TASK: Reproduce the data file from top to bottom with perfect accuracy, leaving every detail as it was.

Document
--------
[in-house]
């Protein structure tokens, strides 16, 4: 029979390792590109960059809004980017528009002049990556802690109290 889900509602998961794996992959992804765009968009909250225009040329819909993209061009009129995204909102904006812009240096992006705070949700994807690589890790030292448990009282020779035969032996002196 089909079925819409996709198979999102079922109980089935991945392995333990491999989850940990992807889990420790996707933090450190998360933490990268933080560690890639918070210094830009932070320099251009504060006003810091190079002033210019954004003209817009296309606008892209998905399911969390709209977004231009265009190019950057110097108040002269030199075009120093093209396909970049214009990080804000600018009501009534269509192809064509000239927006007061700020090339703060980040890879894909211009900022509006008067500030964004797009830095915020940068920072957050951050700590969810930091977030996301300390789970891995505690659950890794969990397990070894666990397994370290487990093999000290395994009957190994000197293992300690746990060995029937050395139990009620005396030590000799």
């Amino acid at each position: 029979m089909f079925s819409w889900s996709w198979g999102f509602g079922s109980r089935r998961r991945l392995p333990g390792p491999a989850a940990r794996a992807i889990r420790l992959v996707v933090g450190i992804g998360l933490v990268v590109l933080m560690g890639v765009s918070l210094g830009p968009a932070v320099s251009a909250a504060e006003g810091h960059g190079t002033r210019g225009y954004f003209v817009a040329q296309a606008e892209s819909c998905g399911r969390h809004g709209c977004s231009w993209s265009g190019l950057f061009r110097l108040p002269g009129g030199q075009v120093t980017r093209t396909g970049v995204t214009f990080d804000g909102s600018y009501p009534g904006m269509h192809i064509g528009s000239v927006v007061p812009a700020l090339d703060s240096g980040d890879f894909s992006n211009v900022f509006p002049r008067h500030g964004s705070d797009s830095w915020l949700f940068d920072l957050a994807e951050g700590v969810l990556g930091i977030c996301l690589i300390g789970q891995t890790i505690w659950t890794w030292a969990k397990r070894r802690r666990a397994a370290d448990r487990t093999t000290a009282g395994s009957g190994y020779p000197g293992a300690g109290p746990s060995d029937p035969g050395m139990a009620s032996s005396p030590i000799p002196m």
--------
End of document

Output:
[in-house]
């Protein structure tokens, strides 16, 4: 029979390792590109960059809004980017528009002049990556802690109290 889900509602998961794996992959992804765009968009909250225009040329819909993209061009009129995204909102904006812009240096992006705070949700994807690589890790030292448990009282020779035969032996002196 089909079925819409996709198979999102079922109980089935991945392995333990491999989850940990992807889990420790996707933090450190998360933490990268933080560690890639918070210094830009932070320099251009504060006003810091190079002033210019954004003209817009296309606008892209998905399911969390709209977004231009265009190019950057110097108040002269030199075009120093093209396909970049214009990080804000600018009501009534269509192809064509000239927006007061700020090339703060980040890879894909211009900022509006008067500030964004797009830095915020940068920072957050951050700590969810930091977030996301300390789970891995505690659950890794969990397990070894666990397994370290487990093999000290395994009957190994000197293992300690746990060995029937050395139990009620005396030590000799």
């Amino acid at each position: 029979m089909f079925s819409w889900s996709w198979g999102f509602g079922s109980r089935r998961r991945l392995p333990g390792p491999a989850a940990r794996a992807i889990r420790l992959v996707v933090g450190i992804g998360l933490v990268v590109l933080m560690g890639v765009s918070l210094g830009p968009a932070v320099s251009a909250a504060e006003g810091h960059g190079t002033r210019g225009y954004f003209v817009a040329q296309a606008e892209s819909c998905g399911r969390h809004g709209c977004s231009w993209s265009g190019l950057f061009r110097l108040p002269g009129g030199q075009v120093t980017r093209t396909g970049v995204t214009f990080d804000g909102s600018y009501p009534g904006m269509h192809i064509g528009s000239v927006v007061p812009a700020l090339d703060s240096g980040d890879f894909s992006n211009v900022f509006p002049r008067h500030g964004s705070d797009s830095w915020l949700f940068d920072l957050a994807e951050g700590v969810l990556g930091i977030c996301l690589i300390g789970q891995t890790i505690w659950t890794w030292a969990k397990r070894r802690r666990a397994a370290d448990r487990t093999t000290a009282g395994s009957g190994y020779p000197g293992a300690g109290p746990s060995d029937p035969g050395m139990a009620s032996s005396p030590i000799p002196m």